Using patient information in any of your marketing without first obtaining written consent is a big, flagrant no-no. Patient information protection laws (e.g., HIPAA and HITECH) are very strict, and non-compliance will get your clinic into some very hot water. And no, verbal consent isn’t interchangeable with written consent. You need written documentation on file at all times to prove that your patient authorized the use of his or her image and information to promote your clinic—and that includes testimonials.
All you need to do to avoid HIPAA hot water is obtain written consent from your testimonial prospects—but you can’t have them sign any old consent form. You need to cover all your bases with a legally ironclad testimonial authorization form. If you don’t have the time to create a document that fully protects you from HIPAA or HITECH violations, check out this testimonial release form that we made. Make sure you have patients sign it before you use any of their information in your marketing, and scan a copy to store on your computer—just in case.
3. Discounted or Free Services
Offering discounted or free services is a great way to generate some word-of-mouth buzz, but without the proper precautions in place, it’s a surefire way to violate the Anti-Kickback Statute and trigger some costly penalties—sometimes up to $100,000 per violation. Before you set up an injury clinic or a free gait analysis event, take a moment to do some research, because you need to tread very carefully.
This gets a little tricky, because there are certain scenarios when it’s fine to offer patients free or discounted services—like if you, in good faith, determine that your patient is in dire financial straits. However, these situations are few and far in between, and they’re not something you can ever advertise. Seriously, do not advertise that you’re offering free or discounted services. And for the most part, you’ll want to avoid discounting the prices of your services altogether.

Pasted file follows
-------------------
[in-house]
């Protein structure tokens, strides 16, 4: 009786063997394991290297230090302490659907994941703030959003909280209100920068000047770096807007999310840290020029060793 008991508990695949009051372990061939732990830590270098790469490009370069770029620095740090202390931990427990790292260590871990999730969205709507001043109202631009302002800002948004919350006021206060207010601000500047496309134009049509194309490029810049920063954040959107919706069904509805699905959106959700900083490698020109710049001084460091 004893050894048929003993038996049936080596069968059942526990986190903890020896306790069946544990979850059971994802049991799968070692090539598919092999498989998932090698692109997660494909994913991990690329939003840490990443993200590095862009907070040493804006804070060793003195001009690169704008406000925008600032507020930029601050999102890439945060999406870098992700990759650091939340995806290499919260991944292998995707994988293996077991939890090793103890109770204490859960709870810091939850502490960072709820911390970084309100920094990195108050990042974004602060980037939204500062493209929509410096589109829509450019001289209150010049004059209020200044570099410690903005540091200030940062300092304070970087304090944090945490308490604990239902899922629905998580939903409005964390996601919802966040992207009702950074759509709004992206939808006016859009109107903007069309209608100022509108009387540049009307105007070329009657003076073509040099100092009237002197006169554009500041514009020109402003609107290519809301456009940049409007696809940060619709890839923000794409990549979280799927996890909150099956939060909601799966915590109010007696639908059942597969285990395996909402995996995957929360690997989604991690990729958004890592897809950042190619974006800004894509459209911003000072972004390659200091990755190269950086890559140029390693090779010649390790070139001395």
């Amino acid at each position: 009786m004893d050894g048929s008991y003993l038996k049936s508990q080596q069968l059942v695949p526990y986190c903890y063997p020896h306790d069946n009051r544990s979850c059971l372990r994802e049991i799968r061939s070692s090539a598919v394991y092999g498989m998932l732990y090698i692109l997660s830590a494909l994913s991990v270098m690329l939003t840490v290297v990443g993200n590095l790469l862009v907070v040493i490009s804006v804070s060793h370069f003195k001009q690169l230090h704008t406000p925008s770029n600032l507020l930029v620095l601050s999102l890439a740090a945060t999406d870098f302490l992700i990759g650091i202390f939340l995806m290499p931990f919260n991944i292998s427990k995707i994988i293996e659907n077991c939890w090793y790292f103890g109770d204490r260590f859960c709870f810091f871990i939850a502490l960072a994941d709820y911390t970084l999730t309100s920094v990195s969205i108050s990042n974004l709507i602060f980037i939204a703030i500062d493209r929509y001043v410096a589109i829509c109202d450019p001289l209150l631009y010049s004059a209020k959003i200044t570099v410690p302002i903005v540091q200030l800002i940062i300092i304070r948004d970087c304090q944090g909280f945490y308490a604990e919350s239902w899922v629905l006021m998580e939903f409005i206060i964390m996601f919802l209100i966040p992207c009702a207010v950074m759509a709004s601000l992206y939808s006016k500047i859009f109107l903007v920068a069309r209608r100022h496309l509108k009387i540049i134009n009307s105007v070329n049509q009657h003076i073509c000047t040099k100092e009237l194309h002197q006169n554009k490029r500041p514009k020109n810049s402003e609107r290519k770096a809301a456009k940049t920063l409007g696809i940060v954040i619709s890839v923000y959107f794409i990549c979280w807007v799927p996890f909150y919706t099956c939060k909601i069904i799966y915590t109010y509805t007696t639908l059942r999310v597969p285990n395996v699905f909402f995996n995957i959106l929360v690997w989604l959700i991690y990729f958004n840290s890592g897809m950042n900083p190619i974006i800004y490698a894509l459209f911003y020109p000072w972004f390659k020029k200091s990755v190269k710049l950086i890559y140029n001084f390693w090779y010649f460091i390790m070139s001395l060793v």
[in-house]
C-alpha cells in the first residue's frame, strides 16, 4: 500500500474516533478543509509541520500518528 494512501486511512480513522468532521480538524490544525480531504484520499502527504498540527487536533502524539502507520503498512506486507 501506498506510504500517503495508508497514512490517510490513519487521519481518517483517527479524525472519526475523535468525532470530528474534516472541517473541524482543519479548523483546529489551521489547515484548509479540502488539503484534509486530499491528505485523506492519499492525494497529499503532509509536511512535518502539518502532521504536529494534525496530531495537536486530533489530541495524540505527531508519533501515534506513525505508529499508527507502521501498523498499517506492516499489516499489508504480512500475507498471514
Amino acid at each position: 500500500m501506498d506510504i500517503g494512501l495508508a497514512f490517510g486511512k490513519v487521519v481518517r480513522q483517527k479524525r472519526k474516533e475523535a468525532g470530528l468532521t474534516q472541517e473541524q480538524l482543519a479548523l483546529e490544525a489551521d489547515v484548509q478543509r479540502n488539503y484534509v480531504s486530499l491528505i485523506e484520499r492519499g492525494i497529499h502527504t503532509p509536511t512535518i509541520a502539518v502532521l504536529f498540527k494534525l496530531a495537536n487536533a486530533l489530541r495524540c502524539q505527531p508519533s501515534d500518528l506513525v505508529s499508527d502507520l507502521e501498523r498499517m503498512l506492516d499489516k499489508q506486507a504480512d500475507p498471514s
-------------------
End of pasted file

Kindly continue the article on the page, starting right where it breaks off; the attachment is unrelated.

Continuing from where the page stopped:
That said, according to law firm Holland & Hart, you can offer (and advertise) free screenings to the public if you satisfy the following requirements:
1. The screening must be nominal in value (i.e., be worth less than $15).
2. The screening must promote access to care, and be abuse-averse.
In other words, the items or services must “improve a beneficiary’s ability to obtain items and services payable by Medicare or Medicaid,” and must not “interfere with, or skew, clinical decision making.” Additionally, the free screenings must not be overused, and they must not raise “patient safety or quality-of-care concerns.”
3. The screening must be a specific kind of preventive service.
You can offer some preventive care services, including “some prenatal services, a postnatal well-baby visit, or specific clinical services described in the current U.S. Preventive Services Task Force’s Guide to Clinical Preventive Services, provided that such services are not tied (directly or indirectly) to the provision of other services reimbursed in whole or in part by Medicare or an applicable State health care program.”
All of that said, you can still offer free screenings that don’t fit within those three parameters if, and only if, you meet all of the following criteria: